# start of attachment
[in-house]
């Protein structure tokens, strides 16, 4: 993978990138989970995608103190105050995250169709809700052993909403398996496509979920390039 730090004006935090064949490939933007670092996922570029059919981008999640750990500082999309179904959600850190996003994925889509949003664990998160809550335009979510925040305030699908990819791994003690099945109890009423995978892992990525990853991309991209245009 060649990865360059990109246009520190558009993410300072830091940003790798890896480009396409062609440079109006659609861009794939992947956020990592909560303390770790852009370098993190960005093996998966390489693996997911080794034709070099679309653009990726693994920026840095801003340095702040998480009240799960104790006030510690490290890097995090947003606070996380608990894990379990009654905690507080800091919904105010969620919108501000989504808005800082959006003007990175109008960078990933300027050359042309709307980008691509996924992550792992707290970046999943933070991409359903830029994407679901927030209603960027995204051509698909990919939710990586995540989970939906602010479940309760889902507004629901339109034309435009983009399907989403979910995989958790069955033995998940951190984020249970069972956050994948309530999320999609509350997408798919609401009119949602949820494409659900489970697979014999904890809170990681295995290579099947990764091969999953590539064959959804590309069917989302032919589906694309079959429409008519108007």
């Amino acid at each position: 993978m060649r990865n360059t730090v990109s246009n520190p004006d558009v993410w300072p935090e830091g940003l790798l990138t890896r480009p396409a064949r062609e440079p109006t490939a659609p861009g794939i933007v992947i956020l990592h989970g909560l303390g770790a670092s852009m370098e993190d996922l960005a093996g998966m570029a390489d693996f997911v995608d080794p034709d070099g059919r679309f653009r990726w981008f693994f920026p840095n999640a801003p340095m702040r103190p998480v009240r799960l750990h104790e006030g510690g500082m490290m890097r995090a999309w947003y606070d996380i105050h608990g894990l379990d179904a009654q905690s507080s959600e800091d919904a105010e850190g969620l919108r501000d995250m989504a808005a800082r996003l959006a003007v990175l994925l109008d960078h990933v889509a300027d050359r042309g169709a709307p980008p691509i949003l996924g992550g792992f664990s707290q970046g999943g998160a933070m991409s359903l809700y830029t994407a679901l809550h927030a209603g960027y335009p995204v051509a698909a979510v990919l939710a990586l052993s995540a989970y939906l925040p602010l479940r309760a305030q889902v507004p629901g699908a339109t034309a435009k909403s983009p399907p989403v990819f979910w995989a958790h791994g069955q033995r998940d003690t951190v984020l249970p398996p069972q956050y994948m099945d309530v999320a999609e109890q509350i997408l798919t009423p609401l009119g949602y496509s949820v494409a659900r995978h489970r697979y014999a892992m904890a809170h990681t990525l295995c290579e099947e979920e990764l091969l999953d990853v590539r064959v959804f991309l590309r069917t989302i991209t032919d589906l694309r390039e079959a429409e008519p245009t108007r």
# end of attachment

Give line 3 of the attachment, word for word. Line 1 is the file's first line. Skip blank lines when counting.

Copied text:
């Amino acid at each position: 993978m060649r990865n360059t730090v990109s246009n520190p004006d558009v993410w300072p935090e830091g940003l790798l990138t890896r480009p396409a064949r062609e440079p109006t490939a659609p861009g794939i933007v992947i956020l990592h989970g909560l303390g770790a670092s852009m370098e993190d996922l960005a093996g998966m570029a390489d693996f997911v995608d080794p034709d070099g059919r679309f653009r990726w981008f693994f920026p840095n999640a801003p340095m702040r103190p998480v009240r799960l750990h104790e006030g510690g500082m490290m890097r995090a999309w947003y606070d996380i105050h608990g894990l379990d179904a009654q905690s507080s959600e800091d919904a105010e850190g969620l919108r501000d995250m989504a808005a800082r996003l959006a003007v990175l994925l109008d960078h990933v889509a300027d050359r042309g169709a709307p980008p691509i949003l996924g992550g792992f664990s707290q970046g999943g998160a933070m991409s359903l809700y830029t994407a679901l809550h927030a209603g960027y335009p995204v051509a698909a979510v990919l939710a990586l052993s995540a989970y939906l925040p602010l479940r309760a305030q889902v507004p629901g699908a339109t034309a435009k909403s983009p399907p989403v990819f979910w995989a958790h791994g069955q033995r998940d003690t951190v984020l249970p398996p069972q956050y994948m099945d309530v999320a999609e109890q509350i997408l798919t009423p609401l009119g949602y496509s949820v494409a659900r995978h489970r697979y014999a892992m904890a809170h990681t990525l295995c290579e099947e979920e990764l091969l999953d990853v590539r064959v959804f991309l590309r069917t989302i991209t032919d589906l694309r390039e079959a429409e008519p245009t108007r």